The time is now for Unitarian Universalists everywhere to celebrate gender diversity, honor the spiritual gifts of trans leaders, fight for justice and liberation for trans people, and welcome people of all or no genders as full participants in spiritual community.
Members of the UU Congregation of the South Jersey Shore in Galloway, New Jersey, celebrate unanimously calling the Rev. Dawn Fortune as the congregation’s first settled minister in May 2017. Fortune (in purple) was one of two trans ministers called by UU congregations in 2017. (© 2017 Betsy Searight)
2019 marks the thirtieth anniversary of the release of the Welcoming Congregations Program. For thirty years, Unitarian Universalist congregations have taken concrete actions to more intentionally welcome people of all sexual orientations and gender identities and be a force for justice for LGBTQ people in our larger communities, and 75 percent of all UU congregations have gone through the Welcoming Congregations Program.
Unfortunately, this commitment and history has not translated into a fully welcoming and inclusive experience for all LGBTQ people in UU congregations. In the spring of 2018, a survey of trans Unitarian Universalists was conducted as a joint endeavor between TRUUsT (Trans Religious Professional UUs Together) and the Unitarian Universalist Association’s Multicultural Ministries office. The results showed that only 28 percent of trans UUs feel as though their current or most recent UU congregation is completely inclusive of them as trans people, only 15 percent of trans UUs feel strongly spiritually connected and nourished at their congregation, and 42 percent of trans people experience regular trans-related marginalization in UU spaces. (Read the full report on the survey.)
In a faith that professes to be LGBTQ-welcoming, these numbers are shocking. To make matters worse, in today’s political climate, trans people need affirming spiritual spaces more than ever. In the United States in particular, the current presidential administration has unleashed an assault on trans people and emboldened widespread prejudice and violence, as evidenced by the wave of anti-trans legislation sweeping the country and recent federal efforts to narrowly redefine the legal definition of gender.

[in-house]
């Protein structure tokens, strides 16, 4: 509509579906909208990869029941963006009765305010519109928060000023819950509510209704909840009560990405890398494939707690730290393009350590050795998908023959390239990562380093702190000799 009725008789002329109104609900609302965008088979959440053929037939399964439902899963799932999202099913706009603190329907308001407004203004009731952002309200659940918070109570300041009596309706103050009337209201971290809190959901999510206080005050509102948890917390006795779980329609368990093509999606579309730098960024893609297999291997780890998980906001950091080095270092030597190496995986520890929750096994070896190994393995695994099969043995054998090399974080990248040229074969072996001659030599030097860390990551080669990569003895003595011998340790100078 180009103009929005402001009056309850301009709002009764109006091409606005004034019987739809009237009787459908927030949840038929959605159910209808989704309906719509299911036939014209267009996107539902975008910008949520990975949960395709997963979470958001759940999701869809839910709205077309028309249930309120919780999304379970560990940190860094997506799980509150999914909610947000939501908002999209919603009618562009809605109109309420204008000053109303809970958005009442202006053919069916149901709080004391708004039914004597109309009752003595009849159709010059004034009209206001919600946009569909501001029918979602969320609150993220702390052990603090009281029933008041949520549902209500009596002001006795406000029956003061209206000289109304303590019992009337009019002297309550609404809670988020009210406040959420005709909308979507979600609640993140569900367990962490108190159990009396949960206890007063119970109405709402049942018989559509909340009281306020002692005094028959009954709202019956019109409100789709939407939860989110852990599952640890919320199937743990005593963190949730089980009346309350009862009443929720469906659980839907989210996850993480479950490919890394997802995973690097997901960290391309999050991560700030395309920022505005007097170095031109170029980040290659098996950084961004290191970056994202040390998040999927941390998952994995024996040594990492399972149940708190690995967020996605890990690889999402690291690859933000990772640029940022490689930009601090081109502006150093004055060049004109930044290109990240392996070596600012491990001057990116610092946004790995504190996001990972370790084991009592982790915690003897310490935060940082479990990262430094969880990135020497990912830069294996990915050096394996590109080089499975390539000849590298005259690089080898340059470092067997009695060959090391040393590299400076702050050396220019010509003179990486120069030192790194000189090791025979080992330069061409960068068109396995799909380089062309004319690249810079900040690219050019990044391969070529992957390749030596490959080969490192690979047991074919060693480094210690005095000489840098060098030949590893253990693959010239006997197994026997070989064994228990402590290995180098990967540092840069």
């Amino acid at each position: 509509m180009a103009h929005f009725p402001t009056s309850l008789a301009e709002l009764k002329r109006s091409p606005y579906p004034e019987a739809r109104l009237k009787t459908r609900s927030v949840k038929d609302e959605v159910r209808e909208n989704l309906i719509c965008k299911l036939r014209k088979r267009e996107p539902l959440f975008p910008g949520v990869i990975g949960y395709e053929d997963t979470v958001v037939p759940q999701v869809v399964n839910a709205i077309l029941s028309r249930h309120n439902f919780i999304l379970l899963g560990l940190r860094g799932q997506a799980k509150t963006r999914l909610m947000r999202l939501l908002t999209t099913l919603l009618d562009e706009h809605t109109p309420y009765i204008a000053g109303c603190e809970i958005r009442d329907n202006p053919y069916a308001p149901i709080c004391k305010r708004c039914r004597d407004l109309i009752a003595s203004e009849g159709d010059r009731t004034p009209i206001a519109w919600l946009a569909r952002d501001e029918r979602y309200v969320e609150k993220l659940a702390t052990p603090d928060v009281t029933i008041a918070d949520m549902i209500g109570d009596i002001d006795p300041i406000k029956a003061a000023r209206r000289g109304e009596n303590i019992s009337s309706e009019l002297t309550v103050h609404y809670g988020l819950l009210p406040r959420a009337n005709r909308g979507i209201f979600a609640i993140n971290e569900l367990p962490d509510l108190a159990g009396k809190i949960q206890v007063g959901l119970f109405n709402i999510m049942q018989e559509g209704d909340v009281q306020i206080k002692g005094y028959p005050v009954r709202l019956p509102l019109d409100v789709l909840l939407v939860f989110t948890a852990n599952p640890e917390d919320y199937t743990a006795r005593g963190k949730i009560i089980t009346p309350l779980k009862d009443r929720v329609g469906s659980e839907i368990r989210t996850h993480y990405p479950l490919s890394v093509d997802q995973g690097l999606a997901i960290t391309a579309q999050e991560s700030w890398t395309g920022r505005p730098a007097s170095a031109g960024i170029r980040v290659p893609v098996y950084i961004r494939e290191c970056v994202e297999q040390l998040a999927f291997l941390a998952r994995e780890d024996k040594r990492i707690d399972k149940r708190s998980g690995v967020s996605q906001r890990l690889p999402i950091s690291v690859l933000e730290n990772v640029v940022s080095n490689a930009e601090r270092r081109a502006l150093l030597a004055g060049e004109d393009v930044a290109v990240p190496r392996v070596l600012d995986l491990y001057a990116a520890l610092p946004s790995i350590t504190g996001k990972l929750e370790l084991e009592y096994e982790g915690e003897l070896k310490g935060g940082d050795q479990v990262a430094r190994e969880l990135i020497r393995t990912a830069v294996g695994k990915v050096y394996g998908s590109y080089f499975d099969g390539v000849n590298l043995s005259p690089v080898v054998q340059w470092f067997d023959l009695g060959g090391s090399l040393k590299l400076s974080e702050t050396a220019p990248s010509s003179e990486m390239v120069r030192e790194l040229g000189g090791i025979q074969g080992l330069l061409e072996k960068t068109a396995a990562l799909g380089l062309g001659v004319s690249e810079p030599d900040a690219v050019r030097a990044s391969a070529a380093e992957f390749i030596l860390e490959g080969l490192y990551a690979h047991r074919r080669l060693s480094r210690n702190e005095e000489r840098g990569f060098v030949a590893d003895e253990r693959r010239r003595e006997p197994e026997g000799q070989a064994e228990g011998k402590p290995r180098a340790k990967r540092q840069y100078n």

The time is now for Unitarian Universalists everywhere to take action to live out the values of our faith—to celebrate gender diversity and affirm the sacredness of all genders, including agender; honor the spiritual gifts of trans leaders; fight for justice and liberation for trans people; and, finally, become a place where people of all/no genders can be full participants in spiritual community.
TRUUsT calls on all Unitarian Universalists to take the following five vital actions to directly and materially support trans UUs, and shift the experiences of trans people within this faith:
The values of Unitarian Universalism are clear and compelling. It’s time for this movement to do more to put its values into concrete action when it comes to the affirmation, care, and full belonging of trans people, because lives are on the line. We are grateful to all who carry the flame and the call of our faith and are emboldened by it to fight for trans liberation.
Please note: newsletter on hiatus
TRUUsT (Trans Religious Professional UUs Together; transuu.org) was founded in 2004 by Mr. Barb Greve and the Rev. Sean Parker-Dennison. Its mission is to support UU trans religious professionals, advocate for each other and our ministries, and transform Unitarian Universalism and our world. TRUUsT takes a broad view of what it means to be trans and what it means to be a religious professional, recognizing that oppression has too often barred trans people from accessing traditional paths to credentialed leadership. The sixty-one current members of truust are genderqueer, genderfluid, agender, two spirit, trans women, trans men, and more, and include credentialed and non-credentialed ministers, religious educators, music directors, youth directors, church administrators, chaplains, and seminarians.
‘We know why we’re here’
Meet the Unitarian Universalist Church of Ogden, Utah.
After L, G, and B
Listening to transgender and nonbinary people is about respect, relationship, and whether we can be a truly inclusive faith.